Pole access: CRTC rules in favor of Videotron, rebukes Bell

April 20, 2021
The regulatory authority has directed Bell to begin make-ready work at its own cost to correct the situation and plans to open a further proceeding to determine whether Bell should pay Videotron for damages.

The Canadian Radio-television and Telecommunications Commission (CRTC) ruled this past Friday that Bell has unfairly failed to provide cable MSO Videotron access to Bell’s poles and other support structures in violation of the country’s Telecommunications Act.

The regulatory authority has directed Bell to begin make-ready work at its own cost to correct the situation and plans to open a further proceeding to determine whether Bell should pay Videotron for damages and, if so, how much. Videotron, meanwhile, is awaiting results of a separate petition for damages it filed in October 2020.

Videotron, via parent Quebecor Media Inc., filed complaints with the CRTC in June 2020 and presented five applications with Bell for support structure access as supporting examples. In Telecom Decision CRTC 2021-131 this past Friday, the commission ruled that Bell Canada violated section 24 and subsections 25(1) and 27(2) of the Telecommunications Act and violated its National Services Tariff and the Support Structure Licence Agreement with Videotron in variety of ways.

These violations included, in the words of the ruling:

  • “Bell Canada applied its construction standards in a way that unreasonably prevents licensees from gaining access to its structures”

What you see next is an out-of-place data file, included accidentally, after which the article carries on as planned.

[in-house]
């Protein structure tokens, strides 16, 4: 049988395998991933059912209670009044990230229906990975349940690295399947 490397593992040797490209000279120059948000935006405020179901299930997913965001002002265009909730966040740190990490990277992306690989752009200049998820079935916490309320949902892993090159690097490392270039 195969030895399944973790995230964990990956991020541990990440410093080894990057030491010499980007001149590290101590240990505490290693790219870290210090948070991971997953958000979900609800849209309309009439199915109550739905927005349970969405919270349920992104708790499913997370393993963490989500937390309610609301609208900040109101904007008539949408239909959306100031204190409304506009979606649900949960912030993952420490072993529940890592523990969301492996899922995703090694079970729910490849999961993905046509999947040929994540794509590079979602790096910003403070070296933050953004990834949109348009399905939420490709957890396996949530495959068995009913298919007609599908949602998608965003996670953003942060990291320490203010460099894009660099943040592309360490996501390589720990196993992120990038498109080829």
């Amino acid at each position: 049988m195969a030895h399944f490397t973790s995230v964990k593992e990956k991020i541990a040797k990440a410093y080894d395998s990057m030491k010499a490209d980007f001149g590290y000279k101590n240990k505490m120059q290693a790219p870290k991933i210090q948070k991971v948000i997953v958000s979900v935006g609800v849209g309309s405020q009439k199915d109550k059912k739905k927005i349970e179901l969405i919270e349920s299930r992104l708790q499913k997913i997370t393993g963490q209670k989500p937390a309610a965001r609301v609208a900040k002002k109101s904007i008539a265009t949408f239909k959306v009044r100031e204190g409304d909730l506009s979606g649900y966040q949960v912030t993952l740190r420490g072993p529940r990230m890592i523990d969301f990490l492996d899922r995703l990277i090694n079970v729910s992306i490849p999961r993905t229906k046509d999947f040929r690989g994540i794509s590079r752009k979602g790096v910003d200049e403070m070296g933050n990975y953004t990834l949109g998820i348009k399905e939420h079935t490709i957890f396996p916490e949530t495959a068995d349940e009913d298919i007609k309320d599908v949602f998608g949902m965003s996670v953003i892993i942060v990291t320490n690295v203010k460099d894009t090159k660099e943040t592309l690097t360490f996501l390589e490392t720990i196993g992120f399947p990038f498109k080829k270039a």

• “Bell Canada cannot rely on arguments relating to the complexity of its own network management system to explain the delays to and the denial of Videotron’s access applications if Bell Canada itself is benefiting from more efficient and timely access when deploying FTTH on the same support structures.”
  • “Bell Canada, in its handling of the permit applications, is using its position as the owner of the network to give itself a competitive advantage when deploying its own FTTH network on the very structures with irregularities that caused Videotron’s applications for permits to be denied.”
  • “the Commission finds that Bell Canada violated clause 2.8 of the SSLA by requiring Videotron to meet construction standards that Bell Canada itself did not meet.”
  • "The Commission considers that the record as a whole contains sufficient detailed evidence regarding Videotron's applications related to the slowness and inefficiency of the system for issuing permits to use Bell Canada's support structures."

Videotron proclaimed itself pleased that the CRTC had ruled against what it called Bell’s “unscrupulous tactics” and “anti-competitive behaviour.” Bell had not issued a statement on the ruling as of April 19.

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